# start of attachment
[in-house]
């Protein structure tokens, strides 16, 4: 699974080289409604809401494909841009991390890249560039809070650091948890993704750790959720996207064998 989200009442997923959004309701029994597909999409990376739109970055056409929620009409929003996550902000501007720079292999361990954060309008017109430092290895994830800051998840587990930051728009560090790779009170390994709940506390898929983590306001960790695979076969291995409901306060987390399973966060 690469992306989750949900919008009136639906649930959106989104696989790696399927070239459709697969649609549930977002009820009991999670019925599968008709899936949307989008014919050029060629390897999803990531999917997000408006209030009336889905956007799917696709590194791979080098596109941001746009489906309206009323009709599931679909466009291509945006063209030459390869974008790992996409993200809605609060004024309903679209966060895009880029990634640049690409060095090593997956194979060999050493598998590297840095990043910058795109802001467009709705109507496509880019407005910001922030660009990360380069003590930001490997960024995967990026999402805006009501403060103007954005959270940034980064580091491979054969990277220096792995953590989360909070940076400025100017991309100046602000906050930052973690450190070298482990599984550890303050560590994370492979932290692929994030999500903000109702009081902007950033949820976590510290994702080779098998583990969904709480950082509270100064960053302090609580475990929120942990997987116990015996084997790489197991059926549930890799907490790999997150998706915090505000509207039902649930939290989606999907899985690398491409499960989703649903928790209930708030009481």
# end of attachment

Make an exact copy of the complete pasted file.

[in-house]
């Protein structure tokens, strides 16, 4: 699974080289409604809401494909841009991390890249560039809070650091948890993704750790959720996207064998 989200009442997923959004309701029994597909999409990376739109970055056409929620009409929003996550902000501007720079292999361990954060309008017109430092290895994830800051998840587990930051728009560090790779009170390994709940506390898929983590306001960790695979076969291995409901306060987390399973966060 690469992306989750949900919008009136639906649930959106989104696989790696399927070239459709697969649609549930977002009820009991999670019925599968008709899936949307989008014919050029060629390897999803990531999917997000408006209030009336889905956007799917696709590194791979080098596109941001746009489906309206009323009709599931679909466009291509945006063209030459390869974008790992996409993200809605609060004024309903679209966060895009880029990634640049690409060095090593997956194979060999050493598998590297840095990043910058795109802001467009709705109507496509880019407005910001922030660009990360380069003590930001490997960024995967990026999402805006009501403060103007954005959270940034980064580091491979054969990277220096792995953590989360909070940076400025100017991309100046602000906050930052973690450190070298482990599984550890303050560590994370492979932290692929994030999500903000109702009081902007950033949820976590510290994702080779098998583990969904709480950082509270100064960053302090609580475990929120942990997987116990015996084997790489197991059926549930890799907490790999997150998706915090505000509207039902649930939290989606999907899985690398491409499960989703649903928790209930708030009481």